“I will conclude by saying the following: Since Obama is the godfather of the prefabricated revolutions in the Arab world, and since he is the ally of political Islam, [which is] the caring mother of [all] the terrorist organizations, and since he is working to sign an agreement with Iran that will come at the expense of the U.S.’s longtime allies in the Gulf, I am very glad of Netanyahu’s firm stance and [his decision] to speak against the nuclear agreement at the American Congress despite the Obama administration’s anger and fury. I believe that Netanyahu’s conduct will serve our interests, the people of the Gulf, much more than the foolish behavior of one of the worst American presidents. Do you agree with me?”


Israeli TV Channel 10 reported that the speech was broadcasted in Iran up to the point where Netanyahu started to highlight the aggression of the regime. Oded Granot, the Arab affairs expert of Channel 1, predicted that the regime in Tehran would not respond to the speech because of the ongoing talks with the U.S. in Geneva. Channel 1 also broadcasted recent statements by Iranian officials directed against the United States and President Obama.


Commentators heaped praise on Netanyahu for highlighting the support from President Obama for Israel on several occasions.

Others compared Netanyahu’s grace toward Obama to Obama’s churlishness toward the Israeli PM. They said that the Prime Minister had outsmarted Obama: Obama warned against leaking secrets, and Netanyahu said you can Google it. Obama said ‘my way or war’–and Netanyahu said: “Just get a better deal.”


Opposition members were careful not to criticize the Israeli premier about the content of the speech but insisted that the timing was wrong. They also claimed that relations with the U.S. were damaged because of Netanyahu’s insistence in delivering the speech while the P5+1 countries were negotiating with Iran over a deal–and because the speech was delivered two weeks before the Israeli elections.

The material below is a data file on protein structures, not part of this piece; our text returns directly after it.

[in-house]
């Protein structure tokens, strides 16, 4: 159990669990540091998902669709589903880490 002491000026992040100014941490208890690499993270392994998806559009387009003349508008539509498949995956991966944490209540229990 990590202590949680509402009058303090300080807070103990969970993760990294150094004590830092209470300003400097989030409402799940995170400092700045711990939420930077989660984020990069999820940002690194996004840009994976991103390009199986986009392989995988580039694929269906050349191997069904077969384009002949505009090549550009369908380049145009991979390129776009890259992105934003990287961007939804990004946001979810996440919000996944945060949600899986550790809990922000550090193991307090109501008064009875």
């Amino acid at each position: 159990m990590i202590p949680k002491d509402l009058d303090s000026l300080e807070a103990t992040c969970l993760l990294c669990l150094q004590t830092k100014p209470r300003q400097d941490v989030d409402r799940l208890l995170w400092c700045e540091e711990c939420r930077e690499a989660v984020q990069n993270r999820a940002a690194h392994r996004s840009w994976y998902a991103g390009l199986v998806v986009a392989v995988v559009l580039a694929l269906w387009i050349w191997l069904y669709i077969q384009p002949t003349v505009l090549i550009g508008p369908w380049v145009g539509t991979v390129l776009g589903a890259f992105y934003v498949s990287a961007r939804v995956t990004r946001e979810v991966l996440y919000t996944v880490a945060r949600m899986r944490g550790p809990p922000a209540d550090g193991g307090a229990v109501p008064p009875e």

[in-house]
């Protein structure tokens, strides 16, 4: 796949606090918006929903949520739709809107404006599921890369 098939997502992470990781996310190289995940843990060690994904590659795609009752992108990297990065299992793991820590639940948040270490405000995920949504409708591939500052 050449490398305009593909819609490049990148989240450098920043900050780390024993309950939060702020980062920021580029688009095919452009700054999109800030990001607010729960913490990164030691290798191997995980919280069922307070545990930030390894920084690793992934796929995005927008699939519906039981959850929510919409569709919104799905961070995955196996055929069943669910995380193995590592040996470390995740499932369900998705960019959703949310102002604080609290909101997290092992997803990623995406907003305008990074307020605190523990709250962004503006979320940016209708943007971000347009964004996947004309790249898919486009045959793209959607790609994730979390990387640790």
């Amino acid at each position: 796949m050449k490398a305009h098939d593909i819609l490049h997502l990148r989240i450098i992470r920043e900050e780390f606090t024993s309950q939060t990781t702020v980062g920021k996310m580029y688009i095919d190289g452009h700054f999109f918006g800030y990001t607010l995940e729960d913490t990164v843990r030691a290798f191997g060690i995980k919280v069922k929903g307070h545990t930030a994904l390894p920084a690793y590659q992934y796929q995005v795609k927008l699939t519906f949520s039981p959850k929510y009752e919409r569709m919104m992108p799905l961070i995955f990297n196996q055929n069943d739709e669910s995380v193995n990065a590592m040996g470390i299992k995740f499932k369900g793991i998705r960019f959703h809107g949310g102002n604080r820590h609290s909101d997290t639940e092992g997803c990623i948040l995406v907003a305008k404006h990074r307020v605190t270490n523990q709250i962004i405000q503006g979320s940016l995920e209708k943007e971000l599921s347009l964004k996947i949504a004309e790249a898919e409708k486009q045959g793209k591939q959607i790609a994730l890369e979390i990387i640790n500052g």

Zionist Union leader Herzog reacted to the speech while visiting the border communities in the Gaza area. He said that the speech will not stop Iran’s drive for nuclear weapons and will not influence U.S. policy towards Iran. He continued, saying that the speech will leave Israel more isolated and that Netanyahu’s action has damaged ties with the United States.

Zionist Union is the name of the combined list of the Labor party and the Hatnua party, led by former Minister of Justice and Foreign Affairs Tzipi Livni. The party leads in most polls.


David Horowitz, the editor-in-chief of the Times of Israel and former editor-in-chief of The Jerusalem Post, wrote that the speech was a “devastating assault on Obama.” Horowitz continued: “The Israeli PM explained the President’s profound misjudgment of Iran – its ideology, its goals, and the immense danger it constitutes to Israel, the region, the United States, and the world – that lies at the heart of the very bad emerging deal between the US-led P5+1 negotiators and Iran.”


It is widely expected that the speech will have a positive effect on Netanyahu’s electoral prospects. Many Israelis will be asking themselves whether, in the current difficult circumstances, they can vote for Isaac Herzog and Tzipi Livni of the Zionist Union. Both lack the political experience of Netanyahu and are not trusted when it comes to Israel’s security.